Moscow and Beijing agree to deepen energy co-operation
Published: Wednesday, 22 March, 2006, 08:51 AM Doha Time
BEIJING: Russian President Vladimir Putin and Chinese President Hu Jintao agreed yesterday to deepen energy co-operation, as Russian gas giant Gazprom said it would look to meet some needs of oil and gas-hungry China.
A preliminary deal on new gas pipelines from Russia helped break the ice at a formal document-signing ceremony in Beijing, where earlier this month a top energy planner bluntly criticised Moscow for the lack of progress on agreeing to new supplies.
Putin, who has made energy security the theme of Russia’s current presidency of the G8 group of industrialised nations, said in November that diversifying energy export routes was a top priority, with supplies to Asia of paramount importance.
Under Gazprom’s plan, Russian gas will link to both west and east China, with first deliveries envisaged in around five years.
“This about diversifying supplies. Today we’ve defined the time-frame and volumes for Gazprom’s entry on to the Chinese market. These are major volumes,” Gazprom chief executive Alexei Miller said after a relaxed and at times jovial signing ceremony.
Miller said the two pipelines, which will skirt round landlocked Mongolia, would eventually supply 60-80bn cu m of gas a year under the terms of a memorandum signed by Gazprom and CNPC, the Chinese oil and gas conglomerate.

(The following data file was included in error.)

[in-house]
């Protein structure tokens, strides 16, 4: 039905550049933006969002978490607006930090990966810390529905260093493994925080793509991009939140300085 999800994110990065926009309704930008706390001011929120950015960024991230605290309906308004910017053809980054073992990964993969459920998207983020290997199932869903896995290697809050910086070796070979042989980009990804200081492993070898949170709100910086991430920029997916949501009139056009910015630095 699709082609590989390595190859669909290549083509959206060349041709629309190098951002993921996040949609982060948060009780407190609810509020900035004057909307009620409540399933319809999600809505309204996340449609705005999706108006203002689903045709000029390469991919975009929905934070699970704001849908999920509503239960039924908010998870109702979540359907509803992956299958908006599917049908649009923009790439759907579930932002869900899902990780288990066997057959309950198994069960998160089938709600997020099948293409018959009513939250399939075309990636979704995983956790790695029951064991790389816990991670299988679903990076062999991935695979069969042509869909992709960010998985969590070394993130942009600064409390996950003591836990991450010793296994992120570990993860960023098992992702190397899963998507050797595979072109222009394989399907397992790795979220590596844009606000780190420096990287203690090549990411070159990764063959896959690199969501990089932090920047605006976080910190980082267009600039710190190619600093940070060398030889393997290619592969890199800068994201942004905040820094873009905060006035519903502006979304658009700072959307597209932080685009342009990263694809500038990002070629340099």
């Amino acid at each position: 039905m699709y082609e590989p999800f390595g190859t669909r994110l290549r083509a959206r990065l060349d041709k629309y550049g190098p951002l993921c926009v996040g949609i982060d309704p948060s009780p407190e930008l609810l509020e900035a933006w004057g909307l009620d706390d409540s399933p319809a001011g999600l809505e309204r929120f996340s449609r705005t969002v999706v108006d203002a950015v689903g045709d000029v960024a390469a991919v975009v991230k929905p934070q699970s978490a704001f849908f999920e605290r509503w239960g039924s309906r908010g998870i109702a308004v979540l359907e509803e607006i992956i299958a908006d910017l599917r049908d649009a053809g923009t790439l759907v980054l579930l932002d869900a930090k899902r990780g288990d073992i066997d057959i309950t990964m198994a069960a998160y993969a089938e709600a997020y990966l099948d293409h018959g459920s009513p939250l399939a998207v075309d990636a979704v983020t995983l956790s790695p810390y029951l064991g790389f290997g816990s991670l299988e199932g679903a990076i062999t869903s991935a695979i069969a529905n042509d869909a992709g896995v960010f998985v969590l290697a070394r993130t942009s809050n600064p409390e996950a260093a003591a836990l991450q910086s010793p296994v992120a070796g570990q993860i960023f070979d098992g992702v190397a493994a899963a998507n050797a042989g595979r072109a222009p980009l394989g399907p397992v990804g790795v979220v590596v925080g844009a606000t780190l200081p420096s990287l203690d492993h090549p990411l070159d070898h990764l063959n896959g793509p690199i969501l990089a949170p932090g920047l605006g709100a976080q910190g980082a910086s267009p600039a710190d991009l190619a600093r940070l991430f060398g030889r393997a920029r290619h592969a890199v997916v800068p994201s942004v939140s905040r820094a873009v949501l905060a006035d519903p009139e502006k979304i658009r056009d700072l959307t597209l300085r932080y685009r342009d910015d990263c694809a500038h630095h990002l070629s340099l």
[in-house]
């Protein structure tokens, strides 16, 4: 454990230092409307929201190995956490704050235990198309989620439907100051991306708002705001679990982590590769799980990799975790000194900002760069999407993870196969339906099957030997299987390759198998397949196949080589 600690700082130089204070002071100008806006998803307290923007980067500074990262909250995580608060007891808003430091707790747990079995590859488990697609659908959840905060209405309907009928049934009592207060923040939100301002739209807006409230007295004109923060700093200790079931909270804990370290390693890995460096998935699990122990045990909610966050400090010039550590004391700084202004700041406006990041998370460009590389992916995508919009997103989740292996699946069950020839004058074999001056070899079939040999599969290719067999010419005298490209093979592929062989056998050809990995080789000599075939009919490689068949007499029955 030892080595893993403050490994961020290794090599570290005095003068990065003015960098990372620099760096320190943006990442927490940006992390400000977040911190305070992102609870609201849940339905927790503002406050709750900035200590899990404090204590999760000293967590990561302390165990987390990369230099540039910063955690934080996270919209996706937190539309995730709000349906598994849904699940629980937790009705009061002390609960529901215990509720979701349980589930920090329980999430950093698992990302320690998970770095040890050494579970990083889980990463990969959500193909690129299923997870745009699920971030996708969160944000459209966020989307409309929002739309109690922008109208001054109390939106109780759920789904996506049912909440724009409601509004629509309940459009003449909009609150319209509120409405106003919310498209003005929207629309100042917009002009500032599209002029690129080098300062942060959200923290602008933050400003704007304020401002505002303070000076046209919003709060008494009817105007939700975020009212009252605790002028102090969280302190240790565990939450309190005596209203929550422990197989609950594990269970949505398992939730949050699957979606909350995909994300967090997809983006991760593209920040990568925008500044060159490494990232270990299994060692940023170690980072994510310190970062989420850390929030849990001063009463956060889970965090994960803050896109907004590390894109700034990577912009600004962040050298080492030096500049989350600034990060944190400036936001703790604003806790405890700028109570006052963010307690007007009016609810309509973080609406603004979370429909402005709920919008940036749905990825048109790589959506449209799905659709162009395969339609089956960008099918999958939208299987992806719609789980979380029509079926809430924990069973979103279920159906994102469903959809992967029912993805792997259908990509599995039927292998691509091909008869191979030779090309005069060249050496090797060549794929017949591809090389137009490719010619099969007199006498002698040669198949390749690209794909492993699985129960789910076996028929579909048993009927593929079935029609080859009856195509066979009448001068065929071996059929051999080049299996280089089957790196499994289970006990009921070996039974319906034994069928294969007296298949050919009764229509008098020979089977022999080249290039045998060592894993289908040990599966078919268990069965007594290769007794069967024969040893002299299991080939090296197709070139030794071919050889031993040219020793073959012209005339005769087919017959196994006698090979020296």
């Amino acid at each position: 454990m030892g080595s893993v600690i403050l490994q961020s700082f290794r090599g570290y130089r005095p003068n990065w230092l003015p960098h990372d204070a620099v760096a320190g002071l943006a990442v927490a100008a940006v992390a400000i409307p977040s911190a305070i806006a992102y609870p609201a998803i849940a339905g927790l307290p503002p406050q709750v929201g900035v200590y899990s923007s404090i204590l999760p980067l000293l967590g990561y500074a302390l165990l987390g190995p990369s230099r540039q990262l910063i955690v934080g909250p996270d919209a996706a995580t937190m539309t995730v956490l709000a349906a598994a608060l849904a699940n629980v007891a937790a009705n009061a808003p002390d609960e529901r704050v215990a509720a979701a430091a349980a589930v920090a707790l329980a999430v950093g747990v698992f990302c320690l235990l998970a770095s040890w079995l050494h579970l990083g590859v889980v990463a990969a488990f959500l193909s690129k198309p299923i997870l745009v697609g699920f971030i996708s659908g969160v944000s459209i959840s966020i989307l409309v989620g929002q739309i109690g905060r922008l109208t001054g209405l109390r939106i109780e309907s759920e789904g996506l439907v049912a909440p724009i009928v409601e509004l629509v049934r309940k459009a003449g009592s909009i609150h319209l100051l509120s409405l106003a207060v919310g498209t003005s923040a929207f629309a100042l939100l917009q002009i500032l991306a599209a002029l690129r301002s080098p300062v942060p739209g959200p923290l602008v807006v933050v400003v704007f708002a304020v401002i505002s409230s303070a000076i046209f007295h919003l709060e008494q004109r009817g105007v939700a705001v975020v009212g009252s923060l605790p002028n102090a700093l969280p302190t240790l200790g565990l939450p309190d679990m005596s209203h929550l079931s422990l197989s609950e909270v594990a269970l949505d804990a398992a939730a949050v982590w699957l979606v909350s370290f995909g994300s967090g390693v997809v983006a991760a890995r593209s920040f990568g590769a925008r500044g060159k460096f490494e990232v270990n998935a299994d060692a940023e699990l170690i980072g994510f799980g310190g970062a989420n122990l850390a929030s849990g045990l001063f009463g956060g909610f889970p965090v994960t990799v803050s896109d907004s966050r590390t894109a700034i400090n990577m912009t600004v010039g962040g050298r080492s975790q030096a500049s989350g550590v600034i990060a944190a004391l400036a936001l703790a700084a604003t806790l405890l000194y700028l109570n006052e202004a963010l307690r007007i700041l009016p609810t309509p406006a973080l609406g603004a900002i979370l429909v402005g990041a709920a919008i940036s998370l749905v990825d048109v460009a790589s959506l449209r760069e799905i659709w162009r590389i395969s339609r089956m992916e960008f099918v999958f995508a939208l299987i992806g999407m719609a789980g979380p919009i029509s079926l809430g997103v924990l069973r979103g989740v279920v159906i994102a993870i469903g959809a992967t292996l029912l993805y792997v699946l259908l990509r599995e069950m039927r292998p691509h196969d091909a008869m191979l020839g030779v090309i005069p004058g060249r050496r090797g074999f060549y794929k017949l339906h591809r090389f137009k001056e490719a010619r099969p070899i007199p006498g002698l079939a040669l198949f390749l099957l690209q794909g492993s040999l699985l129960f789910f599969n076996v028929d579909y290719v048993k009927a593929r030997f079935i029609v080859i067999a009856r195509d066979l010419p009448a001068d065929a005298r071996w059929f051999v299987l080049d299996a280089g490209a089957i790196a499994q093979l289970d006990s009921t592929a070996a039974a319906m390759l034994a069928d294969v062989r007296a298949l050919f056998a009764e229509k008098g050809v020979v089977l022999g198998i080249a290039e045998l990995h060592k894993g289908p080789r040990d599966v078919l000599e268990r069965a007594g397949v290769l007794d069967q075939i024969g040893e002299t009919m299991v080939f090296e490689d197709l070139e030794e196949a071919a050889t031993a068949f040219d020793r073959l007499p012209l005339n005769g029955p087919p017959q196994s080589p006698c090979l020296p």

Interfax news agency quoted a source in the Russian delegation as saying the pipelines would cost around $10bn.
Before the meeting, China had complained of Russia’s resistance to let it invest in Russia’s booming energy sector, with the biggest prize state-owned oil firm Rosneft.
Putin gave no signals about China’s chances of owning part of Rosneft, but CNPC appeared to take a big step towards that goal with an agreement to set up a joint venture.
Rosneft president Sergei Bogdanchikov declined to comment but a CNPC spokesman and an industry source familiar with the matter said the two firms planned to build a refinery in China and search for oil in Russia together.
But the much promoted meeting between Putin and Hu produced less progress on Russia’s plan for a big oil pipeline to the Pacific Ocean, which China is determined should have a southern branch bringing 600,000bpd to its industry.
China has been eyeing Russia’s vast oil and gas reserves as its dependence on imports has ballooned in recent years, but it has been unable to pin its neighbour down. Russian Energy Minister Viktor Khristenko said a feasibility study was needed first.
Putin and Hu also discussed the international standoff over Iran’s nuclear plans, which Washington and its allies say are tilted to eventually making atomic weapons.
Moscow and Beijing have deflected Western moves to authorise UN Security Council threats against Iran and urged a negotiated solution. The two leaders agreed to continue seeking to defuse the dispute “by political and diplomatic means”.
Russia is already a key player in China’s own nuclear power programme, and it may be looking for more deals. Russia’s nuclear power chief, Sergei Kiriyenko, also travelling with Putin, plans to extend his trip to travel to the Tianwan plant which Russia is helping to build. – Reuters